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  Directed by
  • Widescreen 1.66:1
  • English: Dolby Digital Stereo
  • None
  • Additional footage - Short film 'Man of Straw'
  • Teaser trailer - Don's Plum, Italian for Beginners, Everynight Everynight
  • Theatrical trailer
  • Audio commentary
  • Cast/crew biographies
  • Animated menus
  • Music video - CD Soundtrack Samples

Silent Partner (Rental)

20th Century Fox/20th Century Fox . R4 . COLOR . 81 mins . MA15+ . PAL


Originally based on a play of the same name, this film features beer, gambling and greyhounds. Yep, you guessed it... it's Australian. Two ockers and best buddies John (David Field) and Bill (Syd Brisbane) are down on their luck and have little positivity in their small lives. They enjoy gambling. They enjoy beer. They enjoy smoking. And no, this isn't your next-door neighbour. These two are really down on their luck. When offered a chance to race a greyhound, they jump at the idea and take it on full force. It is obvious that there is more to this idea than meets the eye. A greyhound given to them, and the profits start getting split among the three (the dog is a silent partner you know). But these two men, who suddenly have the world at their fingertips, both discount the idea that something is happening underneath the scheme.

Shot in seven days with a small crew of five (yes, five) this film gives a grimy example of Australian life, and shows a different point of view on Australian culture and values. That may be looking a little too deep, but to be able to take the audience out of their comfortable cushy couches and into another world is great - and into another realistic world is even better. It definitely isn't for everyone, but does have something for most people. If you come across a night when there is nothing to do, grab this one. Or if you have a thing for greyhounds, that's certainly another good reason.


The video is presented in a non-16x9 enhanced picture, framed at 1.66:1.

Throughout the film, the image is dull yet sharp, and has slightly muted colours. The few blacks that are present in the film are solid, and shadow detail is adequate for the small shadows visible. The dark palette of the film can easily be seen on this transfer, and the transfer remains true to the setting of the film. Skin tones are realistic and life-like, yet at times are slightly white. This is not a down side, just a cosmetic side.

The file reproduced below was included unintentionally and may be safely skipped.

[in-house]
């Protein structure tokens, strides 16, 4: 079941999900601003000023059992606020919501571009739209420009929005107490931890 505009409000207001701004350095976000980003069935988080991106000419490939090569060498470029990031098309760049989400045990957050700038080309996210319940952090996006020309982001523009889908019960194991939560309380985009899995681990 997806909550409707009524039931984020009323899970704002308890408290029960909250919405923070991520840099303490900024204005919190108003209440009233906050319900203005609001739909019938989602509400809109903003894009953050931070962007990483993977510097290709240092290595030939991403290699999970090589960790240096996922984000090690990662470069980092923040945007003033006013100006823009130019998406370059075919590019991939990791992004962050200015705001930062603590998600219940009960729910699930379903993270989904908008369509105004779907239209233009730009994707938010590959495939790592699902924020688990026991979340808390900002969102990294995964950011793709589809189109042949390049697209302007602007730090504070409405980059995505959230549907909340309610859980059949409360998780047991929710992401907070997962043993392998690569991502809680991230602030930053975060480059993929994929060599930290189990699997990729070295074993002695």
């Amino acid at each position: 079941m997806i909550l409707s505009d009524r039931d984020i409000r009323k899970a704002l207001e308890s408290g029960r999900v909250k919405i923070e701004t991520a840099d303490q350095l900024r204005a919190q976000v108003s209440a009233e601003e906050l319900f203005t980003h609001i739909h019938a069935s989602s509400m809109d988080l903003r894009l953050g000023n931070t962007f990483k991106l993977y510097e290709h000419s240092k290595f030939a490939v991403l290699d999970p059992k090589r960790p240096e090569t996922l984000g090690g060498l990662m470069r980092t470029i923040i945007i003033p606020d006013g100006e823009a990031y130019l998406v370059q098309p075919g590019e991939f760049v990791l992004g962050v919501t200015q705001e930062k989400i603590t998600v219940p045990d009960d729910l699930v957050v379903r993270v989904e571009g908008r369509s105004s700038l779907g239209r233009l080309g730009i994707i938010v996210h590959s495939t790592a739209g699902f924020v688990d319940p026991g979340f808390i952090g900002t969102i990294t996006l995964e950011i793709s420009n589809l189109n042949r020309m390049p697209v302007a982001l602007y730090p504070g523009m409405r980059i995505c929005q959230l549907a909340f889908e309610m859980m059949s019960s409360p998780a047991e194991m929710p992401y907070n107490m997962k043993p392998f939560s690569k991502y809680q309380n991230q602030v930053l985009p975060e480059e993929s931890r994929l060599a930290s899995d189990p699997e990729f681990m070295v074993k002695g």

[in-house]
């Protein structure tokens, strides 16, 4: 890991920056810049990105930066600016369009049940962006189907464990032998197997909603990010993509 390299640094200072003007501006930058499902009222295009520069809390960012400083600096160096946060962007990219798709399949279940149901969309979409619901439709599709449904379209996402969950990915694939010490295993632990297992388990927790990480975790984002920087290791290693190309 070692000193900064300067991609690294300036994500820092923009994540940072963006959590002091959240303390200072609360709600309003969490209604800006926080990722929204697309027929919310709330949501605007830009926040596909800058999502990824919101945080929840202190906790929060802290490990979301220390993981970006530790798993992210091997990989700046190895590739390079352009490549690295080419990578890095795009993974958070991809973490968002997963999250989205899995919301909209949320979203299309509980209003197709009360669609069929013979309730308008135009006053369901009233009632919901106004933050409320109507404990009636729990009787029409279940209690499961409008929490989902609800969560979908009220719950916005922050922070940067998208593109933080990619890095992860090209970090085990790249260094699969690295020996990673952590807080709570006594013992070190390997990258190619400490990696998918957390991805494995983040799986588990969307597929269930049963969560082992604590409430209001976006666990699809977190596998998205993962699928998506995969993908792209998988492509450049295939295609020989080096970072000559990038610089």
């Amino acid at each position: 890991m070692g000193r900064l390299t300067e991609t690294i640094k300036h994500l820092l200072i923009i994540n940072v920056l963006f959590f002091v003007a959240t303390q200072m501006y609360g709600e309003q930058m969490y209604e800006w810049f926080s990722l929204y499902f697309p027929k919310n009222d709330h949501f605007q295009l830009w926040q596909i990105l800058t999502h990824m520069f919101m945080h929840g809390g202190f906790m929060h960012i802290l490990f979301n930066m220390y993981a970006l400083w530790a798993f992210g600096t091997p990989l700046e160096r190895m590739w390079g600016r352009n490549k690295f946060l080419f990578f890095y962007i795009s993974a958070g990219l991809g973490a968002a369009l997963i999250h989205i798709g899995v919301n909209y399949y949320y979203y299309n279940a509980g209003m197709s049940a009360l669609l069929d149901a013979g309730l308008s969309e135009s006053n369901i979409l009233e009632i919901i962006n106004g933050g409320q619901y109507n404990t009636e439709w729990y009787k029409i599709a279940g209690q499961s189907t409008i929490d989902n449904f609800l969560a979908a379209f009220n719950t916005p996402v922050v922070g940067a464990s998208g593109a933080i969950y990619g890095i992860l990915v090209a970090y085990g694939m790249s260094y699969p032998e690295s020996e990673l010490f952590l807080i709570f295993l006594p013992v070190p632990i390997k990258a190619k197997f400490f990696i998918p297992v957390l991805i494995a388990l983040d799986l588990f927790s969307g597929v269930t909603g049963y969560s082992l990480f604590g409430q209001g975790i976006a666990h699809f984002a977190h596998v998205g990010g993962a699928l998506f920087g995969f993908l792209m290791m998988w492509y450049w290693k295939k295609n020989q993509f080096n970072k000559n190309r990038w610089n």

Unfortunately grain can be seen throughout the transfer, but this is only mildly distracting. Minor film artefacts can be seen occasionally throughout the film but are not distracting whatsoever. No MPEG artefacts are visible during the feature.

For a quickly shot Australian film the image is very nice and the dim colours brilliantly compliment the setting for the film.

This single-layered disc misses out on a layer change, so this is no problem at all.


There is only one audio track on this disc - a Dolby Digital 2.0 English soundtrack.

Dialogue levels are very good, yet some of the language is slightly hard to understand due to the characters' regular intoxication with a commonly known mind-altering, sense-losing beverage. But being a dialogue-driven film, the soundtrack is suitable and serves its purpose well.

Being a stereo soundtrack there is no surround channel or subwoofer usage. However, suitable parts of the soundtrack are richly detailed with great bass.


The menu system has little animation, yet looks very nice. It is presented in the aspect of 1.33:1, and is not 16x9 enhanced.

The Director's Commentary is fairly neat and focuses on specific scenes. It does provide some interesting information on the cast and settings. A CD Soundtrack page is provided which offers a listing of the Silent Partner soundtrack and uses song samples as background music. The Biographies are short and concise and feature information on Alkinos Tsilimidos, Daniel Keene, David Field, Syd Brisbane, Paul Kelly and Gerry Hale. The last two were responsible for music for the film.

The Man of Straw short film runs for 29 minutes and is Alkinos Tsilimidos's graduate film. A stash of trailers is also included featuring those for Silent Partner, plus Everynight... Everynight, Don's Plum and Italian for Beginners.

Surprisingly the pack of extra features are great for this small Australian film. They offer an interesting insight into the making of the film and the background of the director.


The film is reasonable, and may not be up everyone's alley. The video is good for the mood of the film, as is the stereo soundtrack. Surround channels were not missed in this dialogue-driven film. The extra features were surprising, and most welcome. It may be worth a hire, but again, may not be a film for everyone.

  • LINK: http://www.dvd.net.au/review.cgi?review_id=1423
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      And I quote...
    "A film featuring beer, gambling and greyhounds... of course it's Australian!"
    - Martin Friedel
      Review Equipment
    • DVD Player:
          Nowa DS-8318
    • TV:
          TEAC 68cm CTV
    • Speakers:
          Teac PLS-60 Home Theatre System
    • Centre Speaker:
          Teac PLS-60 Home Theatre System
    • Surrounds:
          Teac PLS-60 Home Theatre System
    • Audio Cables:
          Standard RCA
    • Video Cables:
          standard s-video
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